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Appalachian Producers Decry FERC Approval of Equitrans' Gathering Rates

Appalachian Producers Decry FERC Approval of Equitrans' Gathering Rates

The Independent Oil & Gas Association of West Virginia (IOGA) has filed an emergency motion asking FERC to correct "serious errors" that it claims the agency made by suspending Equitrans L.P.'s proposed 156% rate increase for only one day and in waiving the 30-day notice requirement under the Natural Gas Act (NGA).

"IOGA urges the Commission not to wait to remedy its [Dec. 30] order," which granted Equitrans L.P.'s plea for a one-day suspension of the proposed rates, even though the Commission held that the rates may be "unjust and unreasonable," the association said. "Each passing month places IOGA's producer members at risk of having a monopolist pipeline and its affiliates unfairly capture monopoly rents that the NGA is designed to preclude."

FERC approved the pipeline's request to establish rates for gathering of gas on facilities that were refunctionalized from transmission in West Virginia and Pennsylvania. The new charges are in addition to gathering rates and retainage charged by Equitrans' affiliate, Equitable Field Services LLC, the 10 cents/Dth many producers pay for products extraction of gas delivered to Equitrans, and Equitrans' 100% load factor transportation rates ($0.2160/Dth in the winter, and $0.1865/Dth in the summer) and associated transportation retainage (3.77%), the IOGA said [RP05-105].

"Total payments to Equitrans alone, assuming $5 /Dth gas prices, would increase from $0.3375/Dth to $0.8627/Dth, a 156% increase" for a shipper in West Virginia as a result of the new charges, it noted.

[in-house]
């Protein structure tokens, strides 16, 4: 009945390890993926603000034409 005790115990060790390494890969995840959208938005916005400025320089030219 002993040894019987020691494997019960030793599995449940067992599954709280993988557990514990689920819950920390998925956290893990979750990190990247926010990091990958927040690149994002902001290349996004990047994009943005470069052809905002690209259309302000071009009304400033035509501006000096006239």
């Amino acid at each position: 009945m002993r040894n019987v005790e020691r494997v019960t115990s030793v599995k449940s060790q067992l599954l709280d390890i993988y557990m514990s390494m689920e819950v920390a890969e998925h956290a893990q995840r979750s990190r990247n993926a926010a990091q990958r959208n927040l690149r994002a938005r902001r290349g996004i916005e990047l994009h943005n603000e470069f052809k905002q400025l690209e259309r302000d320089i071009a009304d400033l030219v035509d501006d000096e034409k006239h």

"Creating another layer of gathering and establishing a rate where one did not previously exist represents an enormous burden on producers that are so critical to the success and proper functioning of the Equitrans system," IOGA said.

"Imagine driving on a toll road. You arrive at the toll bridge and pay your toll to cross the same river that you have crossed every day to get to and from work. Suddenly, midway across the river, the tollkeeper's sister has installed another toll booth that requires a second payment before you are allowed to continue on the same route you have traveled for decades. There is no turning back."

Moreover, "on the first trip on Dec. 31, you are assessed the new fee all the way back to Dec. 1 and must pay that as well before passing the toll gate. In short, you have completed and paid for 98% of your journey only to find out that the last 2% will cost nearly as much as the first 98% and, by the way, the new tollkeeper also takes 2.7% of the gasoline you have in your tank. That is the situation in which a producer selling gas into Equitrans now finds itself," the IOGA told the Commission.

The IOGA contends that the Commission abused its discretion by "arbitrarily and capriciously" suspending a 156% rate increase for only one day and in waiving the 30-day notice requirement. It also claimed that FERC improperly relied on its 1980 decision in Valley Gas Transmission Inc. to support the one-day suspension. In that case, the agency held that the pipeline had a significant, unexpected loss of throughput, leading to significant erosion of Valley's earnings.

"The facts here do not rise to the level of Valley's 'harsh and inequitable results," the IOGA argued. It noted that the fourth quarter earnings of Pittsburgh, PA-based Equitable Resources, parent of Equitrans, will be on target with expectation and will not show a loss. "The alleged harsh and inequitable results are illusory and do not provide a basis for a one-day suspension."

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